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Hexavalent Chromium (Cr+6)

Restriction of hazardous substances (RoHS) and 'waste electrical and electronic equipment' (WEEE) directives on the lead, mercury, cadmium and hexavalent chromium content of stainless steels

he European directive 2002/95/EC was originally published on 27th January 2003 and came into force on 13th February 2003. It required that EC member states transpose the directive into their national law by 13th August 2004 so that new electrical and electronic equipment ('which is dependant on an electric current in order to work properly'), put on the market from 1st July 2006 did not contain ANY lead, mercury, cadmium, hexavalent chromium, poly-brominated biphenyls (PBB) or polybrominated diphenyl ethers (PBDE).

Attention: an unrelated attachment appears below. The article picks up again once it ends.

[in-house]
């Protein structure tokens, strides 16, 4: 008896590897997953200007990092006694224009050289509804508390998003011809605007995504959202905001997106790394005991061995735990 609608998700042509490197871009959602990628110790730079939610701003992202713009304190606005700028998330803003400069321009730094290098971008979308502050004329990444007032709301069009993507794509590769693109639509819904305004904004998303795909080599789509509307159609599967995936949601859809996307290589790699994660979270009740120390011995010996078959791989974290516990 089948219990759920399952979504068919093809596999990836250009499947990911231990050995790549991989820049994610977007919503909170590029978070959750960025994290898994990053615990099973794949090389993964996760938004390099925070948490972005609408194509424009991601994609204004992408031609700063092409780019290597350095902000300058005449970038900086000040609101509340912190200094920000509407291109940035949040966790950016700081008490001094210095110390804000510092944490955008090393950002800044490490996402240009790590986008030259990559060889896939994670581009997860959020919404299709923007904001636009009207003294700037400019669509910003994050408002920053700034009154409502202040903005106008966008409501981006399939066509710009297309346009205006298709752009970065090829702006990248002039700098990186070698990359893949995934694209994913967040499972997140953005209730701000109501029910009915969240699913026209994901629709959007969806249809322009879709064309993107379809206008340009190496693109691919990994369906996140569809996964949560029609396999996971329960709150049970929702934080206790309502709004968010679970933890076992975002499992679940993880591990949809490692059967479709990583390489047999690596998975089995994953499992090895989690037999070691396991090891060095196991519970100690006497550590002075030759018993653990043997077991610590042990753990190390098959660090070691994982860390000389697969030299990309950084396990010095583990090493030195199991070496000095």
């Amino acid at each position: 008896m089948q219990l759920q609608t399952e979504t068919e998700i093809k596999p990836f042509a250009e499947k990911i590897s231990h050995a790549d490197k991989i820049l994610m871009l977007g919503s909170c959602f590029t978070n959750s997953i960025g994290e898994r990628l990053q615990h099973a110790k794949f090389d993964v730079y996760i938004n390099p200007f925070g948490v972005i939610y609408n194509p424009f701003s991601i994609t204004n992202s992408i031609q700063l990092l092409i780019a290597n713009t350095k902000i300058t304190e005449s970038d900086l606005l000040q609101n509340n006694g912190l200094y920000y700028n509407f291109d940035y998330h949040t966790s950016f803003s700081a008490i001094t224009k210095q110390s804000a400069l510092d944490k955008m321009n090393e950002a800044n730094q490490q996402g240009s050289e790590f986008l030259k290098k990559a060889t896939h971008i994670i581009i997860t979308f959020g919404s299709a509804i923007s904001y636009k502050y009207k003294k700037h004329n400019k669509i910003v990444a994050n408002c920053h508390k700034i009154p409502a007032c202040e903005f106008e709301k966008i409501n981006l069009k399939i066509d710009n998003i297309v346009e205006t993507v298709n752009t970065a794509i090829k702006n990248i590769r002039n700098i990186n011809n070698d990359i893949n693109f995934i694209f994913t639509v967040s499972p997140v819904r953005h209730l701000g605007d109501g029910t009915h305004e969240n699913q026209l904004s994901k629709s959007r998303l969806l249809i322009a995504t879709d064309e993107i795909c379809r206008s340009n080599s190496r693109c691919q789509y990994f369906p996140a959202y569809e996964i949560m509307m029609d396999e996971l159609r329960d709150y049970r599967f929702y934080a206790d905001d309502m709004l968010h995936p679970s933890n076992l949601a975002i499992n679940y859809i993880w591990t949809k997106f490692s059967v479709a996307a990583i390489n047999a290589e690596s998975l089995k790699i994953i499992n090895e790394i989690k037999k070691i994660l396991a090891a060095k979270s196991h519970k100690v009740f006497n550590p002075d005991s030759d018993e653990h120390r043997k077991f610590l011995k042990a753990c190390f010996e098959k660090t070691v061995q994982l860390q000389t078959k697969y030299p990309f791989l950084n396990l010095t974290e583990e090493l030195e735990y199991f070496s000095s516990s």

Does the chromium in stainless steel contain 'chrome 6' (Cr6+ ) and is this a potential health hazard

The valency (oxidation state) of chromium metal as an alloying constituent of stainless steels is 0 (zero). Chromium atoms are present in stainless steels in 'substitutional' lattice positions, replacing iron atoms. This is the same as other 'large' atoms from elements such nickel. The atoms are held together in the lattice structure by the 'metallic bond'. This involves the sharing of electrons between atoms with no loss or gain of electrons from atom to atom. The valency state is therefore taken as 0 (zero).

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